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China Spends $600 Billion To Trump America’s Economy

eldarlmari

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China Spends $600 Billion To Trump America’s Economy

William Pesek Contributor
Asia
I write about economics, markets and policymaking throughout Asia.






  • 4 trillion yuan, or $565 billion, at an economy taking devastating coronavirus blows. The 4 trillion-yuan figure will sound familiar to students of 2008 and 2009, back when Beijing threw exactly that amount at plunging demand amid the “Lehman stock.”

    It worked back then. China recovered rapidly from Wall Street’s crash thanks to aggressive infrastructure spending. By 2009, China was growing 8.7% again thanks to giant public works projects—six-lane highways, bridges, ports, new skyscraper-strewn commercial centers.

    Now, as Xi’s Communist Party pulls a similar play, it’s hard not to lament this week’s missteps in Mitch McConnell’s Washington.

    Within the same 24 hours during which Xi’s announced a nearly $600 billion plan to build even more airports, railways and power grids, Senate Majority Leader McConnell gave the thumbs down to comparable upgrades to America’s economic hardware. “Infrastructure is unrelated to the coronavirus pandemic that we're all experiencing and trying to figure out how to go forward,” McConnell said.
    Music to Xi’s ears. The trillions of dollars his government lavished on the “Made in China 2025” extravaganza is already positioning China to lead the future of artificial intelligence, automation, micro-processing, renewable energy, robotics, self-driving vehicles, you name it. And Trump made it easy for Xi. As China prepares for the global economy it will confront in 2025, Trump is making coal great again.

    Granted, Xi has been slow to get the state’s tentacles out of the economy. His pledges to let market forces play a “decisive” role in decision making have gotten only modest traction in seven years. China’s hulking $10 trillion shadow-banking system, meantime, continues to allocate capital recklessly.

    Look no further than the recent jump in the number of bank bailouts, including Hong Kong-listed Bank of Gansu. Beijing’s rescue efforts highlight the deterioration of balance sheets and the extreme opacity that plagues China Inc. The accounting fraud at Luckin Coffee, China’s supposed Starbucks killer, is a reminder Asia’s biggest economy isn’t ready for global prime time.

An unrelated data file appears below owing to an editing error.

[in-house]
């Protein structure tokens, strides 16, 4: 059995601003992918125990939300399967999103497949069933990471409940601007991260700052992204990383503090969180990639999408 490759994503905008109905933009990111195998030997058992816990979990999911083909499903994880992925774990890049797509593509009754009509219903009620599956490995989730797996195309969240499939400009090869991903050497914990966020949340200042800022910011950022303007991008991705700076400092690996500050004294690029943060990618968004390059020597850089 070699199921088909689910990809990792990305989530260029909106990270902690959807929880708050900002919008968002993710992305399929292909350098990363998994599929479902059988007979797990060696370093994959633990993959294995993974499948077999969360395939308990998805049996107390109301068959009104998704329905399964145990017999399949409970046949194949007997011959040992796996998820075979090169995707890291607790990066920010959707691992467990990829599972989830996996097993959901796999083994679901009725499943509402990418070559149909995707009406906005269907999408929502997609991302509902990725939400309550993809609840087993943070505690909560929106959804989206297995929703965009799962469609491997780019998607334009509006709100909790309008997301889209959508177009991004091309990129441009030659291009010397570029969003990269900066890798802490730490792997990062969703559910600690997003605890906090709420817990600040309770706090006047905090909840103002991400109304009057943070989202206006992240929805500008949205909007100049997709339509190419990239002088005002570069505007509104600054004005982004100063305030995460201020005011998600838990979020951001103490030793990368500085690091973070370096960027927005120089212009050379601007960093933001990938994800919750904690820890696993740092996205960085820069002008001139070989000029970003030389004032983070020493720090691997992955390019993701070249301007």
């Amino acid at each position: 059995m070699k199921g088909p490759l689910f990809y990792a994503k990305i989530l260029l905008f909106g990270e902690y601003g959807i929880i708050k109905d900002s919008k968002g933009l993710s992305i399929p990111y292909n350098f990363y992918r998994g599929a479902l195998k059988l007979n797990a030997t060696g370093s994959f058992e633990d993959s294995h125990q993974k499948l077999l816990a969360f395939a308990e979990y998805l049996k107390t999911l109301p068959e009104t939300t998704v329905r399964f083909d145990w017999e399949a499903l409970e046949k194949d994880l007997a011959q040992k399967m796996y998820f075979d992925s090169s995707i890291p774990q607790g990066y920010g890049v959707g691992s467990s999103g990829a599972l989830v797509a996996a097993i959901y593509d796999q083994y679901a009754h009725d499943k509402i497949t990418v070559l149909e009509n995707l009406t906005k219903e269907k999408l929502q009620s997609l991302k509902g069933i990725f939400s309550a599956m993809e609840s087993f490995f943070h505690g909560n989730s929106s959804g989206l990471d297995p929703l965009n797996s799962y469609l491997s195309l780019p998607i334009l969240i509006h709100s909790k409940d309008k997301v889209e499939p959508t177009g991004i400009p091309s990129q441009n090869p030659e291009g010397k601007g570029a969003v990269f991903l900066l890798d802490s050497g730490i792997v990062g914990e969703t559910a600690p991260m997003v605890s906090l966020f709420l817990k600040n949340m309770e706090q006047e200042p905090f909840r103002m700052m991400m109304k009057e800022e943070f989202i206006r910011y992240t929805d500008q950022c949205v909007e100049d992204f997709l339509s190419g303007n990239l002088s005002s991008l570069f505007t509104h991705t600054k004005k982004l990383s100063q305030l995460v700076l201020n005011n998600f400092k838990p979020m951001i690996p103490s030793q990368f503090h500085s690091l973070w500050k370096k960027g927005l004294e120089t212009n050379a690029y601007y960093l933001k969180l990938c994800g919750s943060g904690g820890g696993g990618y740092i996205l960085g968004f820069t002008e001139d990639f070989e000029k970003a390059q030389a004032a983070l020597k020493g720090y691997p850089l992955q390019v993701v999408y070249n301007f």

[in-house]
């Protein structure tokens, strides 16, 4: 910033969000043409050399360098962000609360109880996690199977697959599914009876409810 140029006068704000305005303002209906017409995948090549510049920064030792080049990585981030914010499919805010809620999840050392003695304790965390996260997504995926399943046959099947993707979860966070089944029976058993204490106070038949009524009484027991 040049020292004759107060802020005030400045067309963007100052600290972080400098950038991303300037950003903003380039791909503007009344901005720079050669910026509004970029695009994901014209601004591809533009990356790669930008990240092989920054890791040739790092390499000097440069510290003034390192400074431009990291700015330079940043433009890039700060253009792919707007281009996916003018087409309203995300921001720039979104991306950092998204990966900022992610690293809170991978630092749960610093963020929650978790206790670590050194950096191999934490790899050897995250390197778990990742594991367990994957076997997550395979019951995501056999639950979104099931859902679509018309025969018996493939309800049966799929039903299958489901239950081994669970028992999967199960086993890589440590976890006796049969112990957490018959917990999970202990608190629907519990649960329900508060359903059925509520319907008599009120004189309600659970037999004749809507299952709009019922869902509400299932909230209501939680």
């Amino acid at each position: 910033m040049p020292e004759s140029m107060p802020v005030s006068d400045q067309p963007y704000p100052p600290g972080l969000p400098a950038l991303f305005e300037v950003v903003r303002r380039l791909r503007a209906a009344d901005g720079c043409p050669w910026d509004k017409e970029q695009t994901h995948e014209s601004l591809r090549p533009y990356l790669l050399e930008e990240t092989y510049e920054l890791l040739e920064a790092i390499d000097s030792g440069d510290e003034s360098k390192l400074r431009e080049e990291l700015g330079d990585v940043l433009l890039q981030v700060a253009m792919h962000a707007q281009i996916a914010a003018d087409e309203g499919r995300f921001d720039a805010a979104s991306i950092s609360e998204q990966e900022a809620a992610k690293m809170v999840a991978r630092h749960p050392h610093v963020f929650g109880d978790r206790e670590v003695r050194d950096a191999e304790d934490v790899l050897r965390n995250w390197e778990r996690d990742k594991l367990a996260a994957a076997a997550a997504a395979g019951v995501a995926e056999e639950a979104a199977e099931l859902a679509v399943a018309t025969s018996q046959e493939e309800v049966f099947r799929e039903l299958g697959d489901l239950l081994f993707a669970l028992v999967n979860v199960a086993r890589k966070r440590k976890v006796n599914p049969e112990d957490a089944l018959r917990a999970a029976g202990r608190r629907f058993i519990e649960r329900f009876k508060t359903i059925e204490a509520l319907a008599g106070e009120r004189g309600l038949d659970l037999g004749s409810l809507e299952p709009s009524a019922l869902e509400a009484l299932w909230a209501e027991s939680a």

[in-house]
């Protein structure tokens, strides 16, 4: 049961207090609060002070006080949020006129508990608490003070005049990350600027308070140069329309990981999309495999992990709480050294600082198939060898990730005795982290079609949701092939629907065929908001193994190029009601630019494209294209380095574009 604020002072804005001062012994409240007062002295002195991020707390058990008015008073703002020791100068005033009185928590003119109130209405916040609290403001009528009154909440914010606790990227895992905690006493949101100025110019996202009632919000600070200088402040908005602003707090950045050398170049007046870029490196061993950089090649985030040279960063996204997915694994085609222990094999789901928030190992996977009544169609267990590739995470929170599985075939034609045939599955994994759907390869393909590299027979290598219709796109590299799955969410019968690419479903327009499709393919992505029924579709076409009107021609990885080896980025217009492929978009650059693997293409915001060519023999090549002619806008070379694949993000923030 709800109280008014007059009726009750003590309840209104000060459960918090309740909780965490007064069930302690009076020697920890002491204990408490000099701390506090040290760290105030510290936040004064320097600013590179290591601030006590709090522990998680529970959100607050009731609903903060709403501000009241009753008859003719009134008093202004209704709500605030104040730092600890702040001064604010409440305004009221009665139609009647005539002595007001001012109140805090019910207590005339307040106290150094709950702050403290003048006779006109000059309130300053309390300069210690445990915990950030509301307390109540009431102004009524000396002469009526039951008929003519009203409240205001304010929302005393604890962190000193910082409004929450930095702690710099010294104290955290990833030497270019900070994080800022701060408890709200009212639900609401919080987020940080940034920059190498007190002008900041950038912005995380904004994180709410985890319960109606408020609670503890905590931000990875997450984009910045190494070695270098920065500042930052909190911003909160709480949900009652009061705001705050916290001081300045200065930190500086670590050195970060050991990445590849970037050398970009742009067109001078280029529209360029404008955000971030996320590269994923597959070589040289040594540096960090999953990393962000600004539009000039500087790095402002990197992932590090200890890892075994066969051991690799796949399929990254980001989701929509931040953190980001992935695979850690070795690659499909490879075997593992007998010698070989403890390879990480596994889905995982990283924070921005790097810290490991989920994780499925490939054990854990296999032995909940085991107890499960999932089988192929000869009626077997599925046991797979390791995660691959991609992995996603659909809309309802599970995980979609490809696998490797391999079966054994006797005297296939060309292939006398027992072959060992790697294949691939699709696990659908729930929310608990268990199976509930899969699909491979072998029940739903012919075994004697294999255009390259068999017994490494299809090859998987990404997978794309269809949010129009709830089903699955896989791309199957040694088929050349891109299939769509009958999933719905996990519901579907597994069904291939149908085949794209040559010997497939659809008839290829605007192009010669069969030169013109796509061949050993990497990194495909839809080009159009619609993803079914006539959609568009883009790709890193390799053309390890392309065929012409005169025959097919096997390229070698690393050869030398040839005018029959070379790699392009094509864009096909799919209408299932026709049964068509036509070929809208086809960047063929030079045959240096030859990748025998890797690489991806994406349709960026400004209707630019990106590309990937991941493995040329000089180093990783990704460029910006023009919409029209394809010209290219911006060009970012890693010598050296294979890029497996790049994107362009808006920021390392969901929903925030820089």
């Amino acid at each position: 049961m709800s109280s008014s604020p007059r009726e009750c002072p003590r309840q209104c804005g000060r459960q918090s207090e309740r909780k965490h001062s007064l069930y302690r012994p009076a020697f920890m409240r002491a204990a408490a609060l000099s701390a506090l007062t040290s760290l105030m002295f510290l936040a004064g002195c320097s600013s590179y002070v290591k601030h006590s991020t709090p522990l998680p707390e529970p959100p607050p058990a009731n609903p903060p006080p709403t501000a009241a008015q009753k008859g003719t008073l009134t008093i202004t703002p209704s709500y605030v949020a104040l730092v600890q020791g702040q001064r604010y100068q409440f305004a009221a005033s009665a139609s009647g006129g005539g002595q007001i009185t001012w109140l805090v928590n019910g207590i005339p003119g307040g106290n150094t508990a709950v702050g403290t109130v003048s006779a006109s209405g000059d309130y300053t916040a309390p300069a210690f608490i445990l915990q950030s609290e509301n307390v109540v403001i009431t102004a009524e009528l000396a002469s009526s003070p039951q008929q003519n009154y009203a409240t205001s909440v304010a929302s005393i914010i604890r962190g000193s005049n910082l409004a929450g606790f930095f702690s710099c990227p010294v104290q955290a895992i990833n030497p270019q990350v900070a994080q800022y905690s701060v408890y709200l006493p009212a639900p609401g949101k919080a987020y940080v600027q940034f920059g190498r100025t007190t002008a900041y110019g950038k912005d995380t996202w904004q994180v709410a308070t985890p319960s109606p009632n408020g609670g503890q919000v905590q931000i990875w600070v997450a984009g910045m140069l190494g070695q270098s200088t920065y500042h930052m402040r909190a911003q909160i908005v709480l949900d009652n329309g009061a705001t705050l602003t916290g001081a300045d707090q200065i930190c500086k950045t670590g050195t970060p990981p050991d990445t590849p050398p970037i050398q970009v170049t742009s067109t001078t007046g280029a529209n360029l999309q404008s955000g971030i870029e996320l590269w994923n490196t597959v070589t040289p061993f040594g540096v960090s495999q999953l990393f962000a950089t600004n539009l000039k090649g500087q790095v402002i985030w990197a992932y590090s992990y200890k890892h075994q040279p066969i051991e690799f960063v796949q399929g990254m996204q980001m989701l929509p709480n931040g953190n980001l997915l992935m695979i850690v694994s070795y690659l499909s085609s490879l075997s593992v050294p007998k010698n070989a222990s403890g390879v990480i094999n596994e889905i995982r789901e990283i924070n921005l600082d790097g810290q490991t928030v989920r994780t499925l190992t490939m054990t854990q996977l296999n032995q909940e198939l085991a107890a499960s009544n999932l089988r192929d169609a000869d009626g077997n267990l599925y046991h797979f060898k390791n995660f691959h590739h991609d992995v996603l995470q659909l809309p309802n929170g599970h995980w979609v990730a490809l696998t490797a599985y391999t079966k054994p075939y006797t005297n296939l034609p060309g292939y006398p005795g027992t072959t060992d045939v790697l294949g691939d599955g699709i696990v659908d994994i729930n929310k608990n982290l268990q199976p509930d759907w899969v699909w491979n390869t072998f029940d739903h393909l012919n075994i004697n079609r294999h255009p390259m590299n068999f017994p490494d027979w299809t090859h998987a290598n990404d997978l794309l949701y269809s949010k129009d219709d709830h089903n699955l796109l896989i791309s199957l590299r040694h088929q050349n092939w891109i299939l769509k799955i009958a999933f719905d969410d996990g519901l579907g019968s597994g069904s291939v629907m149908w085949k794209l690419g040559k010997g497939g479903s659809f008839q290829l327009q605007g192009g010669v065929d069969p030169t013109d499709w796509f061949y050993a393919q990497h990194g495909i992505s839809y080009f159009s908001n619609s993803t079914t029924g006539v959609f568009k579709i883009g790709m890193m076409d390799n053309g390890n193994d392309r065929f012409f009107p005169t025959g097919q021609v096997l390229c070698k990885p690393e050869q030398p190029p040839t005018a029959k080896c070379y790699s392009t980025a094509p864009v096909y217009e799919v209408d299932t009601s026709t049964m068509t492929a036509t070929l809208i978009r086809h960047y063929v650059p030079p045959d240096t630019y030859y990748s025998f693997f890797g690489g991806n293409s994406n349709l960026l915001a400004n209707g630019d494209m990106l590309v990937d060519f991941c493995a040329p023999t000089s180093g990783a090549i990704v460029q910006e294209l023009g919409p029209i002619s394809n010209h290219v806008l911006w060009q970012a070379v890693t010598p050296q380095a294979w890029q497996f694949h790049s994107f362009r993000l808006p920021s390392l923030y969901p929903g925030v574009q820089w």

But Trump’s three-and-half years in office have been a lost period for building the kind of economic muscle needed to stay ahead of China. Trump is doing zero to get under the economy’s hood. His trade-war and protectionist policies might’ve worked in, say, 1985. In 2020, though, his tariffs are merely added headwinds as the global economy fends off COVID-19 fallout.

    Trump isn’t increasing competitiveness and productivity or catalyzing innovation. He’s cutting investments in education, training and health. Trump’s Republican Party is avoiding the infrastructure “big bang” needed to raise America’s economic game. Instead, it cut taxes in ways that reward billionaires without incentivizing companies to fatten paychecks or hone competitiveness.

    Over the last few years, Trump widened the gulf between rich and poor by putting monetary easing ahead of structural reform. It’s the same mistake Japan has been making since the 1980s. Stimulus alone does nothing to reduce corruption, increase efficiency or level playing fields.

    America’s crumbling infrastructure could use its own nearly $600 million—or even $2 trillion—facelift. Not only would it create jobs, and fast, but also better prepare the U.S. for a 2025 when China’s dominance passes the point of no return.


    Chinese President Xi Jinping learns about the progress on the vaccine, anti-body, medicine and fast ... [+]

    XINHUA/JU PENG VIA GETTY IMAGES
    There’s an alternate reality in which China’s coronavirus debacle plays into Trump’s hands. China absolutely needs to account for its handling of a COVID-19 pandemic believed to have started in Wuhan. There should indeed be investigations and punishment doled by the global community. But Trump’s antics, lies and over-the-top bombast are helping China deflect blame.

    Each bizarre Trump Twitter rant makes Xi’s China look serious and sober by comparison. Each Trumpian threat to impose new tariffs here, demand higher military payments there or manufacture some controversy over there plays into Beijing’s hands.

    So does McConnell’s refusal to rise to the occasion. At 78, it’s reasonable to think the Kentucky Republican might not have many more years left in top Senate leadership. Yet the lost period of reform that McConnell represents will be with U.S.-China dynamics for decades to come.

    Come 2025, U.S. investors may wish they could engineer their own alternative reality—one where McConnell and Trump favored a Marshal Plan of sorts to halt America’s slide toward developing-nation status in terms of infrastructure. When economic historians of the future mull when this risk morphed into fact, the last few days may haunt Washington.
 

eldarlmari

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Mar 24, 2012
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It's 2020 now- and coming to the end of Trump's term(whether he gets reelected or not, is another topic).

Trump's 4 year tensure and achievement can be summrized as:


1)Dealing with his impeachment. This took up the almost the full 4 years of his presidency, he was immediately embroiled with 'Russian collusion' right after becoming the Number 1 in the country.

2)Crashing America's economy

3)Argueing with reporters

4)breaking multiple records on Twitter


You bet the CHinese hopes Trump stays in power for a second term.
 

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